It's not possible to follow the flightpath direct except in a plane, so I anticipated a substantial amount of zigzagging ahead. I headed off across the hotel car park, which replaced a rather prettier butterfly house, then passed through a small arched gateway onto what used to be the Great West Road. This is the Isleworth end of the former borough, where there's an actual Acacia Avenue, and a pub hoping you'll part with £45 for a 'secret' New Year's Eve menu. At Busch Corner are the first two schools whose learning environment is repeatedly impaired by overflying aircraft, one council, one private. In Hartham Road one house has a No Third Runway sign in its window, despite the street having a Second Runway problem. Another poster up the road exhorts Peace & Joy at Christmas, the first half of which seems unlikely.
Spring Grove is a splendid chunk of suburbia, characterised by Georgian residences and wider Victorian development, all optimally aspirational until someone built an airport due west. The grand villas in The Grove, behind Isleworth Crown Court, seem particularly unfortunately placed. Planes fly over gabled roofs and chimneystacks, plus a prep school whose open days must be carefully timed to avoid certain weekends. Along Burlington Road a suspiciously high number of the semis appear to have exactly the same type of double glazing, utilitarian but effective, suggesting some organisation agreed to install it as collective mitigation. More modern housing rubs up against the Piccadilly line, a short distance from Osterley station, crossed by a confined footbridge leading to a litter-strewn alley.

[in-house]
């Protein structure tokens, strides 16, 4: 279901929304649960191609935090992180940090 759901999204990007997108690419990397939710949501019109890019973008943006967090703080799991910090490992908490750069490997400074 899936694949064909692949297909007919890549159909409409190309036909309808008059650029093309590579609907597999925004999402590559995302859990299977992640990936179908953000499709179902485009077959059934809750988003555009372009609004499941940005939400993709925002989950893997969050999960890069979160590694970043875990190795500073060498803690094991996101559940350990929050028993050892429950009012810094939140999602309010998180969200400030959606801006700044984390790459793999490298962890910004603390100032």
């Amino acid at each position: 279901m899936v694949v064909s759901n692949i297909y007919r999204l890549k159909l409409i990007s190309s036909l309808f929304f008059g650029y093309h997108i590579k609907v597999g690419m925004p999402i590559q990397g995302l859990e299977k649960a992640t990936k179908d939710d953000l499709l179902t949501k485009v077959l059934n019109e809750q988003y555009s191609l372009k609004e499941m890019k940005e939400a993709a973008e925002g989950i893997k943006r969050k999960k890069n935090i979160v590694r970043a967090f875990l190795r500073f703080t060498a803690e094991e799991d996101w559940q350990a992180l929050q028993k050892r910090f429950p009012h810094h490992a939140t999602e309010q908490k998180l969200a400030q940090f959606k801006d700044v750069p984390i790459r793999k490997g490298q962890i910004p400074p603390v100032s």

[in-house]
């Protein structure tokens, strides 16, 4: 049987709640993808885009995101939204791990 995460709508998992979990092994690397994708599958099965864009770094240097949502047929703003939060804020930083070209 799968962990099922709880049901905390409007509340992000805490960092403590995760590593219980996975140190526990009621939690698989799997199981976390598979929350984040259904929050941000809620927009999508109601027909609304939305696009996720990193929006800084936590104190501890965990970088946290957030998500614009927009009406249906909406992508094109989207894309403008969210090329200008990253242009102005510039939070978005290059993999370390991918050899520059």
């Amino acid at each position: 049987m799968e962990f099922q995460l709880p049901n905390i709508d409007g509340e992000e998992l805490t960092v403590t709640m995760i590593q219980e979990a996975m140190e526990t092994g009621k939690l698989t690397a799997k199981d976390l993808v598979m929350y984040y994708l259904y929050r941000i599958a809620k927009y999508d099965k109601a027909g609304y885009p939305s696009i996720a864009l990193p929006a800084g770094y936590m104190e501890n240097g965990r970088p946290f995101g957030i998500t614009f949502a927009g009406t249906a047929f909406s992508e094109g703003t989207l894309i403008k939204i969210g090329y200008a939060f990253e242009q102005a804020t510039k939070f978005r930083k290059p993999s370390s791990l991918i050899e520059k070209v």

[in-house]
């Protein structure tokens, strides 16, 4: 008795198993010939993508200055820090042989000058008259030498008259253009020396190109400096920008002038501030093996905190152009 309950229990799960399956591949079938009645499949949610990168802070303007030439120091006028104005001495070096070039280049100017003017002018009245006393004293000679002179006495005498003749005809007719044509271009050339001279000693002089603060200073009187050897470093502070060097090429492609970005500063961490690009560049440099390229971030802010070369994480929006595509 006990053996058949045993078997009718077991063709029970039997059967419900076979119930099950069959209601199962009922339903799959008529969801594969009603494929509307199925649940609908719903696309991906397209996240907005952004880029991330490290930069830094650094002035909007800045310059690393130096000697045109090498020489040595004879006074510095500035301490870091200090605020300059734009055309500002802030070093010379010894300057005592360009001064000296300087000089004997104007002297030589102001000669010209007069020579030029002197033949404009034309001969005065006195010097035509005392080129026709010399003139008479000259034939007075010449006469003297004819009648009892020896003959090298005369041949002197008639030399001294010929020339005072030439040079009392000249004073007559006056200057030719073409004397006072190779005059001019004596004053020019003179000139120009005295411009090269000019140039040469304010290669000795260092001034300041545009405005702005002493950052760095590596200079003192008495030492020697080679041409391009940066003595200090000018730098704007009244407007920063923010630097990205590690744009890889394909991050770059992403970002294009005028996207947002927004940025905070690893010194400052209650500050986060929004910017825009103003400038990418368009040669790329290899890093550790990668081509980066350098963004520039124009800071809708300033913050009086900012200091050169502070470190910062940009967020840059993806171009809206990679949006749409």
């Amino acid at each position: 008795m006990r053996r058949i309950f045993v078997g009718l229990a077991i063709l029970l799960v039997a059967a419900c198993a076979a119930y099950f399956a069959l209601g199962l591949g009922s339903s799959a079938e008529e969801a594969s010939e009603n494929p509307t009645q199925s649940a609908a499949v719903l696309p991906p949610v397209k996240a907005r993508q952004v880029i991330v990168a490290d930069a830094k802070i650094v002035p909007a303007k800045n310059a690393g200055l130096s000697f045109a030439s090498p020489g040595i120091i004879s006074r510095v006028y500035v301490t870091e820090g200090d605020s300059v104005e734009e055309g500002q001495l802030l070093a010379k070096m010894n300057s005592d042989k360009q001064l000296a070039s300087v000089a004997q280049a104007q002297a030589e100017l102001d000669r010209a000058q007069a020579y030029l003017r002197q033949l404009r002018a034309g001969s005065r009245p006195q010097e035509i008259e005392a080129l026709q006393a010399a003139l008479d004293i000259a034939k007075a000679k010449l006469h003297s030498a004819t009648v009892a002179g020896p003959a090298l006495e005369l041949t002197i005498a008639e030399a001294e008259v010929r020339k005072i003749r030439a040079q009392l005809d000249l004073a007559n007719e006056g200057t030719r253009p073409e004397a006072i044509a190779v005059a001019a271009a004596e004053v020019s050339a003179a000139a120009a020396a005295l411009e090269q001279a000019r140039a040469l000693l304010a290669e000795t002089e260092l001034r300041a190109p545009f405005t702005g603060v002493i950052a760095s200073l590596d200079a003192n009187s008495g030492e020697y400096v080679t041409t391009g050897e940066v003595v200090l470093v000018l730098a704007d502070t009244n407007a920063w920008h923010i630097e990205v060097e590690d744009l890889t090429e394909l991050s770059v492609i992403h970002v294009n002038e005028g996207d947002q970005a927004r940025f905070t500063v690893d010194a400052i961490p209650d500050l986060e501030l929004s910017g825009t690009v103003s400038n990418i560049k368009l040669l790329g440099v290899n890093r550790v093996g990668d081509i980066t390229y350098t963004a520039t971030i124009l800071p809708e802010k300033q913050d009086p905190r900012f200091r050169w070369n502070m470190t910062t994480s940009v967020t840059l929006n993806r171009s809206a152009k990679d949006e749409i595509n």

Only when I reached Gresham Road did I start thinking, OK, now this is loud. It's somewhere around here that the engines on the larger jets start to whine pre-landing, slapping the decibels up a notch as the aircraft descend. And yet the Tudorbethan semis directly in the line of fire must still be desirable - I spotted one with two matching Rolls Royces out front - or else the inhabitants must really really like planes. We've now reached what used to be the hamlet of Lampton, of which a few terraced cottages survive, plus a pub that's still a pub and a pub that serves King Karachi curries. At the far end of Lampton Avenue the secondary school really couldn't be worse placed, and yet they built it fifteen years after the airport... although I guess aircraft were a lot smaller then.